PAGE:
Note: In the following sections, WPI students, who are co-authors, have their names in italics.


Here is my DBLP page. My Google Scholar page is here. This page has all my publications, including many data mining papers. I have a separate website highlighting the 20+ randomized controlled experiments I have conducted and it is available here


Most Cited Papers (and Why)

I am most well-known for ASSISTments. The following paper provides a general overview of ASSISTments:  

The efficacy of ASSISTments, when paired with good content, has been evaluated by academics on many occasions, and it has been found to raise student learning rates when compared to traditional paper and pencil methods. While there are other similar studies showing ASSISTments is effective, the most rigorous study to date was conducted by Stanford Research International (I am not an author):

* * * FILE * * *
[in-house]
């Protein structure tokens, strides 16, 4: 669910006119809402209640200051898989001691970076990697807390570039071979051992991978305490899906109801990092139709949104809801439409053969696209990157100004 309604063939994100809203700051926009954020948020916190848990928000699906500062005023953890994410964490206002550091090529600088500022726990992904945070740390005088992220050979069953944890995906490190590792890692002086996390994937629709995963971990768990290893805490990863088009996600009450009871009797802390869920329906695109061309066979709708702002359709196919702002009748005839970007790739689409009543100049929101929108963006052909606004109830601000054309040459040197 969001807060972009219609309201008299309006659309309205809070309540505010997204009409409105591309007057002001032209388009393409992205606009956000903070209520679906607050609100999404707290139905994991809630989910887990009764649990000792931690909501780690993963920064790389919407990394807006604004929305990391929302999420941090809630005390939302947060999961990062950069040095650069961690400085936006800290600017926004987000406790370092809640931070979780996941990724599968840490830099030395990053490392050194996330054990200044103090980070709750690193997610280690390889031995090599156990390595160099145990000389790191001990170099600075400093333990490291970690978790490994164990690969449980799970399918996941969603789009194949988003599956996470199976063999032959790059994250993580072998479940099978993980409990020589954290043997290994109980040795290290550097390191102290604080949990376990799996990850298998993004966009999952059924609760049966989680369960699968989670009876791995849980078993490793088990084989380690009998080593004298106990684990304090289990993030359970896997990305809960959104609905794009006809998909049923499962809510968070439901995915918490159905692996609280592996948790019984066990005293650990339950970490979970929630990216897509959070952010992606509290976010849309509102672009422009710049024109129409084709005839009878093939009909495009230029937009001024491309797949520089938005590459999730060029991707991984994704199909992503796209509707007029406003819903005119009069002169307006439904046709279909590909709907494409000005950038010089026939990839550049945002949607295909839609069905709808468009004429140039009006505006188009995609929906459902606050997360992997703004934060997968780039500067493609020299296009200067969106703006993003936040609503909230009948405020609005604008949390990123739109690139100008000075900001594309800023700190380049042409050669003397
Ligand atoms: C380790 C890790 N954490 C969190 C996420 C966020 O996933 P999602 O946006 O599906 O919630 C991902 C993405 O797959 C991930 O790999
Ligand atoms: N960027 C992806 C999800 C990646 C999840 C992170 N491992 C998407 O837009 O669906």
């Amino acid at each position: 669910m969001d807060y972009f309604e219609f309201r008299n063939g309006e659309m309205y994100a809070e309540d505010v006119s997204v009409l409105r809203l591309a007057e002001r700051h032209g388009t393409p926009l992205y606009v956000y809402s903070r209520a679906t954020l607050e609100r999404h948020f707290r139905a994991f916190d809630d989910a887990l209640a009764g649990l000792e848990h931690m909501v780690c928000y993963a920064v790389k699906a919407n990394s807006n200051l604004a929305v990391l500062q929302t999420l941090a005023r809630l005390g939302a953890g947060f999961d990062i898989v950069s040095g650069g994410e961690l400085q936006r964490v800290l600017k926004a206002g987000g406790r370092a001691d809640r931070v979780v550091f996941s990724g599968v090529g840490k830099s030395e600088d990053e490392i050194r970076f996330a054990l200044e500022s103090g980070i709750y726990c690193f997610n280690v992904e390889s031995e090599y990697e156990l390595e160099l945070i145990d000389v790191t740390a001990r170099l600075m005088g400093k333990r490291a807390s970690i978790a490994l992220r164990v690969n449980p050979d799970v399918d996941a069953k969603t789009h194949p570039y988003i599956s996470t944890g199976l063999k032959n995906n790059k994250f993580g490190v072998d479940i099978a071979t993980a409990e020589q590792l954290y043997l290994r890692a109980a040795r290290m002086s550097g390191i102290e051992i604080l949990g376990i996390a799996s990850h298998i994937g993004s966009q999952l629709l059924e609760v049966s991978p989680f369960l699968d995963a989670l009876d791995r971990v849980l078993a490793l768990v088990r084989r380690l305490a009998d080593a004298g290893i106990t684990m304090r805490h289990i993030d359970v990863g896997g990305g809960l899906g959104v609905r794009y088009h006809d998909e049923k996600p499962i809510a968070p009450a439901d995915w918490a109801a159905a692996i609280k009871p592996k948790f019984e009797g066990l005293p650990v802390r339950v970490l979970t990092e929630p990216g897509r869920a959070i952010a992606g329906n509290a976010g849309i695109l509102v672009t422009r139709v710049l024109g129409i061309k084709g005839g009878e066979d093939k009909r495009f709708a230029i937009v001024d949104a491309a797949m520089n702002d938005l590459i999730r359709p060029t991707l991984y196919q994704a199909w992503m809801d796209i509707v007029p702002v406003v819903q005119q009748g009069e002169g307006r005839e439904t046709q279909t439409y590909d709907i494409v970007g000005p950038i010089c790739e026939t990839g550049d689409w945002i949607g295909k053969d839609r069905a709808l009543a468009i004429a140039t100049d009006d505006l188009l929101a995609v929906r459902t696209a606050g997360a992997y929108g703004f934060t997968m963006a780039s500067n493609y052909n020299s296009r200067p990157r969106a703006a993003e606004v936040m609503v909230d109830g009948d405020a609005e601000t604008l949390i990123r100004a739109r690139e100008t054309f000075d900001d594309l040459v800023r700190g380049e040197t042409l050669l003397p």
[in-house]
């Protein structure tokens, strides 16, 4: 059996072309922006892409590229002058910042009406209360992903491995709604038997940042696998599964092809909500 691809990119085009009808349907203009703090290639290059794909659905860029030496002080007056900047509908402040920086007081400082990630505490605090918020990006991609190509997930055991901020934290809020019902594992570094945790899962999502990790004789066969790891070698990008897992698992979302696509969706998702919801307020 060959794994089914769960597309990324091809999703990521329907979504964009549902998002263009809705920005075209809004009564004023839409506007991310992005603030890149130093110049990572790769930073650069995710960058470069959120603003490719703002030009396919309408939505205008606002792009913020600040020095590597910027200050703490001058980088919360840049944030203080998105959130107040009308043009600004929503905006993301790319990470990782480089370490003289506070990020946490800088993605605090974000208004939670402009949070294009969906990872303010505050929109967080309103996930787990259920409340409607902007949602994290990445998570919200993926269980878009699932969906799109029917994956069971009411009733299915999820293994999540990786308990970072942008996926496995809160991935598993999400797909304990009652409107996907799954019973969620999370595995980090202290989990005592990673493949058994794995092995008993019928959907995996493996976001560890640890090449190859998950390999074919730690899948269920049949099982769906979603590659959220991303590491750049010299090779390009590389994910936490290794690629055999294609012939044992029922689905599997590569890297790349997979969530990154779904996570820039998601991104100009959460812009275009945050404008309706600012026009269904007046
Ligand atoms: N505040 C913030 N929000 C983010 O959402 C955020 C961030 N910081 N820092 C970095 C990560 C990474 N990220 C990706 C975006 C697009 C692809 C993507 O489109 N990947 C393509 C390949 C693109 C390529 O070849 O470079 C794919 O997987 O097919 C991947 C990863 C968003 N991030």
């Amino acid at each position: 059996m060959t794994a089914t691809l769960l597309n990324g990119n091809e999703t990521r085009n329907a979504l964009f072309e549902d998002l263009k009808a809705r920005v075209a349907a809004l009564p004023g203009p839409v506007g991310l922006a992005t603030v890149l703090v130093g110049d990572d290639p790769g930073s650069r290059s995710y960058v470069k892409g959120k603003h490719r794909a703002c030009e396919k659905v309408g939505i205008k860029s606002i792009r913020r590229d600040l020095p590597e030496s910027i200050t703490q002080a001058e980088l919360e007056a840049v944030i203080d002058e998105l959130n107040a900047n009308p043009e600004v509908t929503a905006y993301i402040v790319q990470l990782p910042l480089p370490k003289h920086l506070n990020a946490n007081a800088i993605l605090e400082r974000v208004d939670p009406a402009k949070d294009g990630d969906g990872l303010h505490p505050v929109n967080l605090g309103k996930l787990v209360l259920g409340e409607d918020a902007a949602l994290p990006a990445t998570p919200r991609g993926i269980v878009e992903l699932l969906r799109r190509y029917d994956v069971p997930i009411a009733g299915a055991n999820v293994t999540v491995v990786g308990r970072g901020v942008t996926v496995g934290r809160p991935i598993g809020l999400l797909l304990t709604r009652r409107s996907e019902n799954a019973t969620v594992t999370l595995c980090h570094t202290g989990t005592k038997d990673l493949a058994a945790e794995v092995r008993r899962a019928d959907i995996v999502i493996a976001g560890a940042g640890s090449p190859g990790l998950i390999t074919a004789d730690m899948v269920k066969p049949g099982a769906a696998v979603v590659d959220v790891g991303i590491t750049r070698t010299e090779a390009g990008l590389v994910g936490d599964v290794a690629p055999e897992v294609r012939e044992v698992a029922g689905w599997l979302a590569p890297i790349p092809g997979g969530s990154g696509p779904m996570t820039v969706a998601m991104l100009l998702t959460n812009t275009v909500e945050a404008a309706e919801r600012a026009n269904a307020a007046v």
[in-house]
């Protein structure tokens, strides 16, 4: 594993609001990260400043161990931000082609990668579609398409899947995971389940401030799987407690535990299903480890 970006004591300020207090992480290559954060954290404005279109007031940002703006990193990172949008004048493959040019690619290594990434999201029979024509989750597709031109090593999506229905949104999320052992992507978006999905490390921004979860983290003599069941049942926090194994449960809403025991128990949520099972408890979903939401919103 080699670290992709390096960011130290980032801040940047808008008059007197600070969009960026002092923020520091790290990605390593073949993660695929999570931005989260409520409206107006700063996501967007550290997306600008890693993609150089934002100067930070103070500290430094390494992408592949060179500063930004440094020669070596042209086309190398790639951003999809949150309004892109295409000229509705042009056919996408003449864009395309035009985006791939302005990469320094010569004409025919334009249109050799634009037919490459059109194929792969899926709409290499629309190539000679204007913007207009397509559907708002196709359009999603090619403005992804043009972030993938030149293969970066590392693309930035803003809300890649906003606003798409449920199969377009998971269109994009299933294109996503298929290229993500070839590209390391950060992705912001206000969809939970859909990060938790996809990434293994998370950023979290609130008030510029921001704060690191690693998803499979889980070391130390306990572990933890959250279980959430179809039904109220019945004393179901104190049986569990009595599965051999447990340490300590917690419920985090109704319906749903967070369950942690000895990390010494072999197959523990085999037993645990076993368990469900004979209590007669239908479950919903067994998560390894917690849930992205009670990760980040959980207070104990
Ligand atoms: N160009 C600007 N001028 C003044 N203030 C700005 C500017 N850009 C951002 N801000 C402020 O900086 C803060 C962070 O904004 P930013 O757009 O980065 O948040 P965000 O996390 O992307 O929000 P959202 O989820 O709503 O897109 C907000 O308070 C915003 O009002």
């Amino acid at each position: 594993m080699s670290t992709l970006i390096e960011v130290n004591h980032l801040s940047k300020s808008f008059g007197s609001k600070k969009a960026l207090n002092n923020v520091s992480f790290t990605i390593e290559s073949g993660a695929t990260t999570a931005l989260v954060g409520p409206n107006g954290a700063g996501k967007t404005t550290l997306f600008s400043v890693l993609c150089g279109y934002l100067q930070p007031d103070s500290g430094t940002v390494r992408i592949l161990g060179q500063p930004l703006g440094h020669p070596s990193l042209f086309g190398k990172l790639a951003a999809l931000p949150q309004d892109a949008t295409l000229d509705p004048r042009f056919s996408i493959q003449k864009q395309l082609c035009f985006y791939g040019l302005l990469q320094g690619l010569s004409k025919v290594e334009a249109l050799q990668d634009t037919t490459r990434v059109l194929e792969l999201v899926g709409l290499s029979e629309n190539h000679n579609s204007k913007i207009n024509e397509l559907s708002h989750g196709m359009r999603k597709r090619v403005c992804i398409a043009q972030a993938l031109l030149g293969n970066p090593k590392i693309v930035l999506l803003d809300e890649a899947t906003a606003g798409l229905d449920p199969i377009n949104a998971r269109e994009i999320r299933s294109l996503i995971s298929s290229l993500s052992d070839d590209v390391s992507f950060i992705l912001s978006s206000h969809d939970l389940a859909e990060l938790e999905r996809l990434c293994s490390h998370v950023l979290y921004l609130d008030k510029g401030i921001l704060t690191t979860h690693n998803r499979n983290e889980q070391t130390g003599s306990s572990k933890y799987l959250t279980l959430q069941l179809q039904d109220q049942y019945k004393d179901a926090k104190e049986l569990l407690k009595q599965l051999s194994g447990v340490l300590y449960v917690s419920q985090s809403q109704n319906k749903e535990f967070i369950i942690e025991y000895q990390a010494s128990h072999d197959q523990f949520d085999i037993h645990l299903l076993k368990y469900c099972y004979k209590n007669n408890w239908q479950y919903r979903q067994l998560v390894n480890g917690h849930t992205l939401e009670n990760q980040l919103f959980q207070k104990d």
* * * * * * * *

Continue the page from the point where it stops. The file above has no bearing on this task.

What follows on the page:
I am also known for running the only platform for open science in education: I host as a shared scientific instrument.
ASSISTments has a long history, having started back in 2005.
  • CP11  Razzaq, L., Feng, M., Nuzzo-Jones, G., Heffernan, N.T., Koedinger, K. R., Junker, B., Ritter, S., Knight, A., Aniszczyk, C., Choksey, S., Livak, T., Mercado, E., Turner, T.E., Upalekar. R, Walonoski, J.A., Macasek. M.A. & Rasmussen, K.P. (2005). The Assistment project: Blending assessment and assisting. In C.K. Looi, G. McCalla, B. Bredeweg, & J. Breuker (Eds.) Proceedings of the 12th Artificial Intelligence in Education, Amsterdam: ISO Press. pp. 555-562.

I am known for the fact that ASSISTments is a good assessor of student knowledge and can predict state test scores better than traditional methods because we use things like how many hints and attempts a student makes.
ASSISTments has a demonstrated capacity to adapt to users as discussed in the following paper: